The Holy Spirit moves fluidly and often unexpectedly.  If we have every task stuffed into an itemized, digital list in our technological calendars, how can we possibly invite the movement of the Holy Spirit into our hearts?

I realize this is more or less an obvious point, yet few of us actually implement the concept into a daily reality.  I’m often traveling from one medical appointment to the next for my daughter, Sarah, so I live on an intense time table (which I loathe).  If my mind is fretting about whether I will be punctual for the next therapy session or consultation with a specialist, I lose the opportunity to hear, acknowledge, and respond to the Holy Spirit’s prompting in my heart.

But on the days I somehow step aside from that mentality, I hear God speak resoundingly in ways I could never conjure on my own.  He often asks me to do or say something quite radical and certainly outside of my natural environment or comfort zone.  But the fruits of such actions are always rich and enlivening, and my entire being is flooded with the “peace that surpasses all understanding”.  When I notice these Providential encounters and the results of such, I am more apt to momentarily stop throughout each day and regroup so that I can respond to the Lord, “Speak, Lord, for your servant is listening.”

Try it, and I’m certain your life will be changed, as well as your interior peace.

Allow Jesus to Rest in Your Heart

This suggestion is rather mystical in nature, and yet probably most profound of all the aforementioned points.  I base it off of a spiritual gem I discovered, which was released by Sophia Institute Press last summer: When God Is Silent by Luis M. Martinez, a former Archbishop of Mexico City, Mexico (who has since gone to his eternal home).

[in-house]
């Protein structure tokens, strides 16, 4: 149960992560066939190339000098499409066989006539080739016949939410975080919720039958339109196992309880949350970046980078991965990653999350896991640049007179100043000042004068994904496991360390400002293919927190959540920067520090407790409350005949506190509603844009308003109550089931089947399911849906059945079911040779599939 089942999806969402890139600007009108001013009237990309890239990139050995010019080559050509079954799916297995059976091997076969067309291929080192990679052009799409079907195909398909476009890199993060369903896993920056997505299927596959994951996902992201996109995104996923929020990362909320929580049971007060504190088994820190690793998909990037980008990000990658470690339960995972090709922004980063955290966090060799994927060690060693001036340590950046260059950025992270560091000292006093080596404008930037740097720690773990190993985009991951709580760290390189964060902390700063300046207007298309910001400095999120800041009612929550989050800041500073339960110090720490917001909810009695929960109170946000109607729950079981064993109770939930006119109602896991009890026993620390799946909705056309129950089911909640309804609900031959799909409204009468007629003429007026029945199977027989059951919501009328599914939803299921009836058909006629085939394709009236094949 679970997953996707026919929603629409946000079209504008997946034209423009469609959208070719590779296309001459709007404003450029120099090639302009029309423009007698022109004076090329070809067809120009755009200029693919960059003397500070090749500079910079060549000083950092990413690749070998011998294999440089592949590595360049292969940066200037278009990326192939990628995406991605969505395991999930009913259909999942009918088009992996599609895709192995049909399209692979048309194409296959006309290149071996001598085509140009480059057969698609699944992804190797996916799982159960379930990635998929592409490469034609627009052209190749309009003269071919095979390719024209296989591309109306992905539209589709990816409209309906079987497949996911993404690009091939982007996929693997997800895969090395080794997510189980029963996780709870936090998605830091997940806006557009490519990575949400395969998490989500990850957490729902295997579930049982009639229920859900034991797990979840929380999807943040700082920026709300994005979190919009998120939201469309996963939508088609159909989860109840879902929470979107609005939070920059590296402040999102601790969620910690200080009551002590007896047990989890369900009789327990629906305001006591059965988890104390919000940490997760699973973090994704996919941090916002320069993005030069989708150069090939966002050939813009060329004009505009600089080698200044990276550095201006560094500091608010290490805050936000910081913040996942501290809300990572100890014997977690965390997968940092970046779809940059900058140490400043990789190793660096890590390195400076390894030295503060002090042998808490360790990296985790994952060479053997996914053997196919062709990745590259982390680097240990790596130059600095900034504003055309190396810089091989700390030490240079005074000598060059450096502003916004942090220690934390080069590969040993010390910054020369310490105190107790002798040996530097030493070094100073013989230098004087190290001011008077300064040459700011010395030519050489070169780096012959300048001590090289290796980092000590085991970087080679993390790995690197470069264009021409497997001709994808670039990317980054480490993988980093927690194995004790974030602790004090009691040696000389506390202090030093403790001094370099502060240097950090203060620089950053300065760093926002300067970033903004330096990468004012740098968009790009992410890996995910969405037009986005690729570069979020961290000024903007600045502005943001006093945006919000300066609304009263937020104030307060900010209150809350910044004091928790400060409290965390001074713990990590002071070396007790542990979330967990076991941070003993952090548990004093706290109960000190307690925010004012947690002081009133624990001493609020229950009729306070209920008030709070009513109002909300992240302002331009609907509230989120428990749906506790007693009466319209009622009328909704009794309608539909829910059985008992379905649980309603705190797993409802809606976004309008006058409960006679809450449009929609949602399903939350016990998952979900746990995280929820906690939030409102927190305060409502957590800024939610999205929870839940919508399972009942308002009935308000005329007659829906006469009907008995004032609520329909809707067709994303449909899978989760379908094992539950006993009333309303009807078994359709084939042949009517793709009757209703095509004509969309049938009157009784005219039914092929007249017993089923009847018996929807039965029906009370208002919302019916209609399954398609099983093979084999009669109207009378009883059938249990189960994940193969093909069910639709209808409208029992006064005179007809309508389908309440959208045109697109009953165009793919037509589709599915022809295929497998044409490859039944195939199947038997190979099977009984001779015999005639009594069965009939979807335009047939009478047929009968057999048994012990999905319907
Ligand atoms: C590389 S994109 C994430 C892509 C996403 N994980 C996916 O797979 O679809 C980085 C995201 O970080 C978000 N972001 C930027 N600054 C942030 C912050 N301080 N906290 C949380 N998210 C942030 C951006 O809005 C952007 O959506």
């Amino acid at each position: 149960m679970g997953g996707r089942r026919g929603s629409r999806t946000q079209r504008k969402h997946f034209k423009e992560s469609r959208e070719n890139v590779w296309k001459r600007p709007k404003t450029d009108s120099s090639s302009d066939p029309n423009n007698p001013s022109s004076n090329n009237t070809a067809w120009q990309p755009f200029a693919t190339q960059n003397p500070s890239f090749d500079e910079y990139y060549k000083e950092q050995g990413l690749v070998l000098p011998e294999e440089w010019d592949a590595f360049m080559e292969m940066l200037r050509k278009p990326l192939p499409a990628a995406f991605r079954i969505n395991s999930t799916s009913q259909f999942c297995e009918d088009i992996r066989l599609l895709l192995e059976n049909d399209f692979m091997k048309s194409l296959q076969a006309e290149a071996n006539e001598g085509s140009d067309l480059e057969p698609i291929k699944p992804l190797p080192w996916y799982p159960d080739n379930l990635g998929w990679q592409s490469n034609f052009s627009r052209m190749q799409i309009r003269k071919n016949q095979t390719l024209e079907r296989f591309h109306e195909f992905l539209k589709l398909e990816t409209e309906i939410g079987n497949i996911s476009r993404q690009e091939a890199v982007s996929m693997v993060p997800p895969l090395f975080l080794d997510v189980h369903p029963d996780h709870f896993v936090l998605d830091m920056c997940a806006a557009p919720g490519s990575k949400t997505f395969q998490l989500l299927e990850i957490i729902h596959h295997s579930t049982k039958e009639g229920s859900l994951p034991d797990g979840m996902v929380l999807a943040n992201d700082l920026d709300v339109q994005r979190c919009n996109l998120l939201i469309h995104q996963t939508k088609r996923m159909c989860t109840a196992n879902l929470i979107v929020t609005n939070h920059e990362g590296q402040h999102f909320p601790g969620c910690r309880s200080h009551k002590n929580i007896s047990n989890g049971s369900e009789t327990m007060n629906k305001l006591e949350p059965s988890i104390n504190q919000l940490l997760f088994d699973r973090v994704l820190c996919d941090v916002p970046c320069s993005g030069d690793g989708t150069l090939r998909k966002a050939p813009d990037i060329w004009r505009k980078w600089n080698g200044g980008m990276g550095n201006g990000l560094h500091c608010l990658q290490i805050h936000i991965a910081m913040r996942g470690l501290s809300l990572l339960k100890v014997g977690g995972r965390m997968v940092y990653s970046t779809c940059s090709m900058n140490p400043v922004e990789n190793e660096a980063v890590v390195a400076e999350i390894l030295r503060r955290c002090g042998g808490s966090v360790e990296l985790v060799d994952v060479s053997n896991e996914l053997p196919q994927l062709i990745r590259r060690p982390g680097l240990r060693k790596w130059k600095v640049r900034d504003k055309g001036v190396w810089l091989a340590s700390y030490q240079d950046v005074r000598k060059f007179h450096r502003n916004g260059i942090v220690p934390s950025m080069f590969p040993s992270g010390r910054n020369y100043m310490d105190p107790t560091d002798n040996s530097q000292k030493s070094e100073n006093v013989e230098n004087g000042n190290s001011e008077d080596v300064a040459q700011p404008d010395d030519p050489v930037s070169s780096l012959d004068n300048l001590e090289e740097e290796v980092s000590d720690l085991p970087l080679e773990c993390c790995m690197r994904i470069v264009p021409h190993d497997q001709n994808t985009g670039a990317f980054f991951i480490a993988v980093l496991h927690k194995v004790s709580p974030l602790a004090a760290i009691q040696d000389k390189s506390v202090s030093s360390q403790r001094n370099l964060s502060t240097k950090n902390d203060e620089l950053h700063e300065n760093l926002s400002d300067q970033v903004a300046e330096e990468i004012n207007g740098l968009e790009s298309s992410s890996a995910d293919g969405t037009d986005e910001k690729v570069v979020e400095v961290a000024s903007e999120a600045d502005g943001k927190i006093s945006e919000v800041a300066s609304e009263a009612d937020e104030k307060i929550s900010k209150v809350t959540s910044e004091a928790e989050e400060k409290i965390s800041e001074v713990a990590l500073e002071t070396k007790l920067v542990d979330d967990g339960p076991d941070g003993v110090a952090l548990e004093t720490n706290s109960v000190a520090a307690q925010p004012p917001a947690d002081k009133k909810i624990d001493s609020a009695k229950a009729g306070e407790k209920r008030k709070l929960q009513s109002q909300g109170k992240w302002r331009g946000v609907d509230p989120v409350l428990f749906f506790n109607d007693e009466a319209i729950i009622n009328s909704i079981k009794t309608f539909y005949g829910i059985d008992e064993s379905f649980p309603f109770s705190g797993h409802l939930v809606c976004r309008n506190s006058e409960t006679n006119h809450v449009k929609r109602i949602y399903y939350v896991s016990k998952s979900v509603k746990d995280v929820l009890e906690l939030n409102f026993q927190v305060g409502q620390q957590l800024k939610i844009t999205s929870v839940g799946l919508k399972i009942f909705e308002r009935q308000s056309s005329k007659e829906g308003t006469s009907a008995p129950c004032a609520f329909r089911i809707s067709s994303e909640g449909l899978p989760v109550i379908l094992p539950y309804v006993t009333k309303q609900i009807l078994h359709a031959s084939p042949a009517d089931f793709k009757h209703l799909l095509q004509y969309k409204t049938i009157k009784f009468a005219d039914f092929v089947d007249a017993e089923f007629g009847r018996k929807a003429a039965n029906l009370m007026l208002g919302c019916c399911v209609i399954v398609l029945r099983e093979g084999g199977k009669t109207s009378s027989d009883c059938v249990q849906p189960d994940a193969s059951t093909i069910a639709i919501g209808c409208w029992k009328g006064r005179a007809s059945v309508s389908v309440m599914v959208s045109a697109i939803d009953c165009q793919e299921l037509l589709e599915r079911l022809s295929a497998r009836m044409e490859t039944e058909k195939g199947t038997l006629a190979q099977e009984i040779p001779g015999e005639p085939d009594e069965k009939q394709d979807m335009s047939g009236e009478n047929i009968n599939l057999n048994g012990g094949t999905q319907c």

The crux of this book is that there are times when we seek God’s response to our prayers and questions, yet we are met with His silence instead.  And this consequently creates a turbulence of spirit within us, because we assume that we have been forsaken by Him when, in fact, He is only resting within us.

Martinez proffers a novel concept:  Why not permit Jesus to sleep in our hearts for as long as He desires?  If He chooses to remain silent for a day, a week or perhaps even years, then we must rest in the assurance that He is with us and simply wishes to rest in our love.

So often we approach God in a disposition of receiving from Him rather than giving to Him.  It is far more beneficial for our souls that we allow God to prune us in the silent sleeping, to mature our love for Him so that we are always resting in Him as He rests softly in us.

With these few attainable goals, I have exponentially increased my level of interior peace.  That’s not to say that my life is graceful or that I never approach uncertainty with fear, because I do.  It’s difficult to rid ourselves of that nasty concupiscence, which is precisely why we need salvation.

When the waves of trepidation darken my senses and soul with that gripping terror and the enemy seeks to destroy my inner tranquility, I recall the sleeping Jesus in the boat of my heart and rest along with Him until the current storm washes over us and the waves recede once again.